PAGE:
Intro to HTML/CSS

Quiz Part 1

Which tag is used to create a paragraph?

  1. <p>
  2. <div>
  3. <a>
  4. <link>
Answer: <p>

Quiz Part 2

What are the two tags that nest directly within the <html> tags?

Answer: <head> and <body>

Element: Heading

<h1>Heading 1</h1>
<h2>Heading 2</h2>
<h3>Heading 3</h3>
<h4>Heading 4</h4>
<h5>Heading 5</h5>
<h6>Heading 6</h6>

Heading 1

Heading 2

Heading 3

Heading 4

Heading 5
Heading 6

* Heading number indicates hierarchy, not size. Think of outlines from high school papers

Example: Headings

Example of headings

Formatted text

    Here is a paragraph with <em>emphasized</em> text and <strong>important</strong> text.

Here is a paragraph with Emphasized text and Important text.

* Notice: em and strong are meant to indicate meaning through style. If you want to have italicized for appearance and not to communicate meaning, you should use CSS.

Enough Talk: Let's Code!

Your homework was to come up with a topic for your website

Let's add some content to our site about that topic!

Add one of each level of heading with 1-2 short paragraphs of text below each heading

Use <strong> and <em> within a few paragraphs

Anatomy of an HTML element

  • Attribute
    • Provides additional information about the HTML element
    • Class, ID, language, style, identity, source
    • Placed inside an opening tag, before the right angle bracket.
  • Value
    • Value is the value assigned to a given attribute.
    • Values must be contained inside quotation marks.
    • <div id="copyright">©BizStream Academy logo 2016</div>
      <img src="my_picture.jpg" />
      <a href="">BizStream Academy</a>

Element: Link

Links have three components

  • Tag: <a></a>
  • Href attribute: ""
  • Title attribute: "BizStream Academy"
<a href="" title="BizStream Academy">BizStream Academy</a>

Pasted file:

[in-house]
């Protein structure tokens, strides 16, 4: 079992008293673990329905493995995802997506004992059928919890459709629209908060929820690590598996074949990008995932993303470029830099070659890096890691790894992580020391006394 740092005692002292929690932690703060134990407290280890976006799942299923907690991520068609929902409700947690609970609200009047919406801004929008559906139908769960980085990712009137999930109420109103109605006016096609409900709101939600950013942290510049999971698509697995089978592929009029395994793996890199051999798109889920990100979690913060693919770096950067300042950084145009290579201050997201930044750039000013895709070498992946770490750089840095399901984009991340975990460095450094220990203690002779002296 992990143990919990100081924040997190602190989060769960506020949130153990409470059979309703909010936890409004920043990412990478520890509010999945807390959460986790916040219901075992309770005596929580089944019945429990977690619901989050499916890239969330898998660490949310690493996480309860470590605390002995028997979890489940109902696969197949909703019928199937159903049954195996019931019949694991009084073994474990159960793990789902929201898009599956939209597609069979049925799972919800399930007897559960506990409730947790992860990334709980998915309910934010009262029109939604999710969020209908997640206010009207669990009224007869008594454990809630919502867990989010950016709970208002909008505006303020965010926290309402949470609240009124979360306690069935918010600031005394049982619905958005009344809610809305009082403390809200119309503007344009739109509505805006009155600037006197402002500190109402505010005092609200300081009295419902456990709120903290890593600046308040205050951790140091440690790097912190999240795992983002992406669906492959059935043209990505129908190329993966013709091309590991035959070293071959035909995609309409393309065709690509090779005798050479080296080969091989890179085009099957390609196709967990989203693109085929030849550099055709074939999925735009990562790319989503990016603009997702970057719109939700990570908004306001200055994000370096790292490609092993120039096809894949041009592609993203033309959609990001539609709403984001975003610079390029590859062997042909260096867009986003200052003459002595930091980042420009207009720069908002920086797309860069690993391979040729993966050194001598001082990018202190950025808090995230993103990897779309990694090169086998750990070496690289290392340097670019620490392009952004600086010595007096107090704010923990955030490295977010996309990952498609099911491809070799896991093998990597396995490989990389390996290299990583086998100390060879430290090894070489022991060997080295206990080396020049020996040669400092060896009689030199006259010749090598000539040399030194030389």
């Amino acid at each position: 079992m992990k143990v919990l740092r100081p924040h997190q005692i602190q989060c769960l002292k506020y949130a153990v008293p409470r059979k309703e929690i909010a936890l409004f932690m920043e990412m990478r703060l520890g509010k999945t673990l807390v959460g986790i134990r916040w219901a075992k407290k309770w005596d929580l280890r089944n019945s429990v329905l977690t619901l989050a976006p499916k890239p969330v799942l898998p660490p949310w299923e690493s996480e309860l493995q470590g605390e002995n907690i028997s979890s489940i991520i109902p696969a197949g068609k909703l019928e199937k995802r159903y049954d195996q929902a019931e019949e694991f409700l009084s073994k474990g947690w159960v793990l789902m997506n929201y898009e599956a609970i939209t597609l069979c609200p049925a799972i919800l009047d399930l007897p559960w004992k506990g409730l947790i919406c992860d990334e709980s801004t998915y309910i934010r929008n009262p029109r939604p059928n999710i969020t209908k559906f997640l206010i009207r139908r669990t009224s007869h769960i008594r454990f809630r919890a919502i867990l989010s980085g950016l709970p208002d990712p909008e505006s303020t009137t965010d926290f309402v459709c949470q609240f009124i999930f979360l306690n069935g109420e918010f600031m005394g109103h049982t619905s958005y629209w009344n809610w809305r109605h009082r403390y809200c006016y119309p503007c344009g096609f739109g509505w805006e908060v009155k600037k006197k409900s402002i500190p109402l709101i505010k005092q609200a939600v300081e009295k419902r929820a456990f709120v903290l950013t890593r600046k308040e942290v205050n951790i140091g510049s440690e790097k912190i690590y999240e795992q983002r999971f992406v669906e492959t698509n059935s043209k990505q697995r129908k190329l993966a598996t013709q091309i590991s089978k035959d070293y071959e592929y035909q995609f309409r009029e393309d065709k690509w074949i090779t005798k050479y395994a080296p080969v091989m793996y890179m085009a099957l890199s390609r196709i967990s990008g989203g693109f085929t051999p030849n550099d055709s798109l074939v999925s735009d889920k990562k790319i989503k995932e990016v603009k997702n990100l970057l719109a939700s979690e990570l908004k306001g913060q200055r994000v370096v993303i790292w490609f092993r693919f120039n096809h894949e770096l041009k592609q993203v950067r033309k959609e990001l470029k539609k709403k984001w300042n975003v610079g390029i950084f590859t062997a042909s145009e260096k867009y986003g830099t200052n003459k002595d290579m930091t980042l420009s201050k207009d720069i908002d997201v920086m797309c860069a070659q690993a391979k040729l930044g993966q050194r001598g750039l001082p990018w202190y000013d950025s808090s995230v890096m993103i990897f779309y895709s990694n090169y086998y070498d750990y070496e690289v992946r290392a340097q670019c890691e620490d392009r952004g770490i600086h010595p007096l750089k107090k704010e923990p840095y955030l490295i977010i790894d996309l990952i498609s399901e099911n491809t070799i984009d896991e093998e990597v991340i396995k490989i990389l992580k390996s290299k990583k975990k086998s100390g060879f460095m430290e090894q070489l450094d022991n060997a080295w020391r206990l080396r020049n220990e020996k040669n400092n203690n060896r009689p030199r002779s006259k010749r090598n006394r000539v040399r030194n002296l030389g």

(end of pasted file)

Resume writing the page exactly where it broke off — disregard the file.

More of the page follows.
BizStream Academy

The <a> tag surrounds text or images to turn them into links

Link Attributes

Links can have attributes that tell the link to do different actions like open in a new tab, or launch your e-mail program.

<a href="home.html" target="_blank">Link Text</a>

Link opens in a new window/tab with target="_blank"

<a href="">E-mail us!</a>

Adding mailto: directly before the email address means the link will open in the default email program.

Relative vs. Absolute paths for links & images

  • Relative
    Relative paths change depending upon the page the link is on.
    • Links within the same directory (folder) need no path information. "filename.jpg"
    • Subfolders are listed without preceding slashes. "img/filename.jpg"
  • Absolute
    • Absolute paths refer to a specific location of a file, including the domain. ""
    • Typically used when pointing to a link that is not within your own domain.

Enough Talk: Let's Code!

Let's add links to our site!

Add links that open in the same window, a new window and link to an e-mail address.

Element: Image

Images have three components

  • Tag: <img />
  • Src attribute: ""
  • Alt attribute: "BizStream Academy logo"